Over the weekend, Outside the Beltway had an excellent critique of a New York Times op-ed from Helen Rubenstein, who was suddenly upset that she couldn’t siphon internet from her neighbors. Rubenstein is a Brooklyn college professor (thankfully of writing and not ethics), and apparently feels that she should get a service for free that other suckers pay hundreds each year for; OTB rightly calls her out for her self-centered attitude.
Buried in her complaint letter to no one in particular, though, is a hint that his is more than simply an op-ed from a spoiled academic who demands everything for free:
In an ideal world, the Internet would be universally available to anyone able to receive it. Promisingly, the Federal Communications Commission in September announced that it would open up unused analog airwaves for high-speed public wireless use, which could lead to gratis hotspots spreading across cities and through many rural areas.
In 2011, there may be similar announcements to the one Rubenstein references. The Obama FCC makes no secret that they like the idea of pushing broadcasters off the airwaves to make sure there’s more room for the internet. Their vision of the future would keep traditional TV stations on cable, but would limit their ability to broadcast over the air. (If you don’t use rabbit ears, you might not notice; if you do use rabbit ears, it would be time to call Comcast.) Wireless internet providers and cable companies would win; traditional over-the-air broadcasters would lose.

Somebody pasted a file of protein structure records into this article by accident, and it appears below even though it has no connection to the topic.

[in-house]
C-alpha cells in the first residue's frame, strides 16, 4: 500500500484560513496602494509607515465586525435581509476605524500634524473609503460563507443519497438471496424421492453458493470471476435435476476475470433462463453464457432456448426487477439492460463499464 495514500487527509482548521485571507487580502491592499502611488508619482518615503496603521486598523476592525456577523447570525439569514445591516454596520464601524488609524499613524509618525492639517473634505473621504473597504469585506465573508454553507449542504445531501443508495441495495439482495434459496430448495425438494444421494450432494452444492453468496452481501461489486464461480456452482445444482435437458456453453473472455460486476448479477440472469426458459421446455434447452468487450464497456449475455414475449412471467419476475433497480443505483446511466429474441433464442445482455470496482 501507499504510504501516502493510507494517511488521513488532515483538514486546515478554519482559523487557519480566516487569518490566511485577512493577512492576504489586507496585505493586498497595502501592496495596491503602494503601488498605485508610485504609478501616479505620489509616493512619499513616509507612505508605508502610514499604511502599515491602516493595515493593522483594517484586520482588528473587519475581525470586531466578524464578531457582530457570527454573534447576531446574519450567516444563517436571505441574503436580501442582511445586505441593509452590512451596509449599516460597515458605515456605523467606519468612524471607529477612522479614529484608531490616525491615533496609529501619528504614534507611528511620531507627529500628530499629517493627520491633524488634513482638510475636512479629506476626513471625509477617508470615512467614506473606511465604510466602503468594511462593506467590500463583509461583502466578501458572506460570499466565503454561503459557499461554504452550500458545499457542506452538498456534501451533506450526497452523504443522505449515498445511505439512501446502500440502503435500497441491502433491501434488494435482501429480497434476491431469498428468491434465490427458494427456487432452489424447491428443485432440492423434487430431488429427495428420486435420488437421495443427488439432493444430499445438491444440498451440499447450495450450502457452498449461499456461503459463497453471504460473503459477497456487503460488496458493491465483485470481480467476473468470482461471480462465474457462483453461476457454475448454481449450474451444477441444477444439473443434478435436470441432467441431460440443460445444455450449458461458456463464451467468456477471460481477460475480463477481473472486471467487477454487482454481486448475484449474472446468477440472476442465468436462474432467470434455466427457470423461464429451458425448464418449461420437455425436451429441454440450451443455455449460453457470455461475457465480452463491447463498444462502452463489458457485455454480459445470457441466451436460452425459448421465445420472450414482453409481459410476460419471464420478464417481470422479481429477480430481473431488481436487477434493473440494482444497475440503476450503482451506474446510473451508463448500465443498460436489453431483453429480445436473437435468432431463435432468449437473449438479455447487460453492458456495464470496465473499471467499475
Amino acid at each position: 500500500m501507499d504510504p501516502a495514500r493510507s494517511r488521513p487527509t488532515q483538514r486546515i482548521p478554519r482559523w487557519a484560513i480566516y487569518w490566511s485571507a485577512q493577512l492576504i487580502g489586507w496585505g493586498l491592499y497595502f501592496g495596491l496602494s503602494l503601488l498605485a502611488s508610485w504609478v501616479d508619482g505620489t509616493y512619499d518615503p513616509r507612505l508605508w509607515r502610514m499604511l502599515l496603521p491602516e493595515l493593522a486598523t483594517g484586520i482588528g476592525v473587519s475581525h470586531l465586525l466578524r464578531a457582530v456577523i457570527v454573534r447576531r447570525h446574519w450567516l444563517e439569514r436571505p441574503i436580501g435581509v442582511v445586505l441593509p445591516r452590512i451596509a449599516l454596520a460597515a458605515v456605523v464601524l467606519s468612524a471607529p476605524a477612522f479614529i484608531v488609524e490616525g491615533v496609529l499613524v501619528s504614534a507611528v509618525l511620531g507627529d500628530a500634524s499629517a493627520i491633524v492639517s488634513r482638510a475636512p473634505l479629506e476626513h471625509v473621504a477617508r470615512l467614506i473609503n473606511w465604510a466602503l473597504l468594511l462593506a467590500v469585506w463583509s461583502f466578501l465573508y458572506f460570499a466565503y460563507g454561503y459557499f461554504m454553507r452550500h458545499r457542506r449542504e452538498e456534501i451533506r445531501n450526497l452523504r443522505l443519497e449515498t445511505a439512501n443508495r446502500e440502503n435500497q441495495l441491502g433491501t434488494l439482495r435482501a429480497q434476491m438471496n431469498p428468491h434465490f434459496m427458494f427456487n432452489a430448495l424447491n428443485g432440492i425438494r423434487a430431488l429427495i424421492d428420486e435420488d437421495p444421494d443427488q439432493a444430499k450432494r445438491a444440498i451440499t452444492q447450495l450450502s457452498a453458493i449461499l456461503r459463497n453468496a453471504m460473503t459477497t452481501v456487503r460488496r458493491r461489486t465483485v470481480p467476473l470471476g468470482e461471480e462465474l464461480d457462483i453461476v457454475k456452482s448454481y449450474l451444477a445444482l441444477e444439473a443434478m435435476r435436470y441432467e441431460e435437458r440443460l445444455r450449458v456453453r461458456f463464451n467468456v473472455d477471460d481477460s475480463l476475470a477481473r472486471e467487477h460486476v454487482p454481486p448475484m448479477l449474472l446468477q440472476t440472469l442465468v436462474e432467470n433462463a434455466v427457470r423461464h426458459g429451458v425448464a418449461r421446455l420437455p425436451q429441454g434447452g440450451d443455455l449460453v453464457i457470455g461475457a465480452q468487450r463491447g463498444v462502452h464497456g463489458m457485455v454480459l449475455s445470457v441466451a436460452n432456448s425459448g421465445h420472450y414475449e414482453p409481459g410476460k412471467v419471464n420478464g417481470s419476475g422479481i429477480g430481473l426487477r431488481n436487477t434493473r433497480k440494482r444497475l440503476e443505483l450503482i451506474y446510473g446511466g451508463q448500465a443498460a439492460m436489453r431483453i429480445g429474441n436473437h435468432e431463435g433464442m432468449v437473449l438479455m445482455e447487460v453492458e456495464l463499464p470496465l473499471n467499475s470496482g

The sales pitch to the consumers will likely be similar in tone to Rubenstein’s op-ed: Wouldn’t you love for the internet to be everywhere, like TV is now?
Notably, the FCC’s goal of replacing over-the-air TV signals with internet signals isn’t due to a lack of available bandwidth, but because the segments used by television is the prime segment of the broadcast spectrum (or, as a former FCC official once described it to me, the broadcasting equivalent of “beachfront property”).
This is a Washington, D.C. policy battle where a five-member panel will determine winners and losers. Voters can expect both sides trying to drag them in – and whether or not she was recruited by the proponents of re-allocation to pen her op-ed last week, Professor Rubenstein has kicked off the fun.
(Disclosure: I previously worked at a public affairs firm that represented the National Association of Broadcasters – who, as you might expect, were and are very concerned about this issue. I don’t work for that firm anymore and NAB is not a current client. Sure, I sympathize with them… but they haven’t paid me to do so.)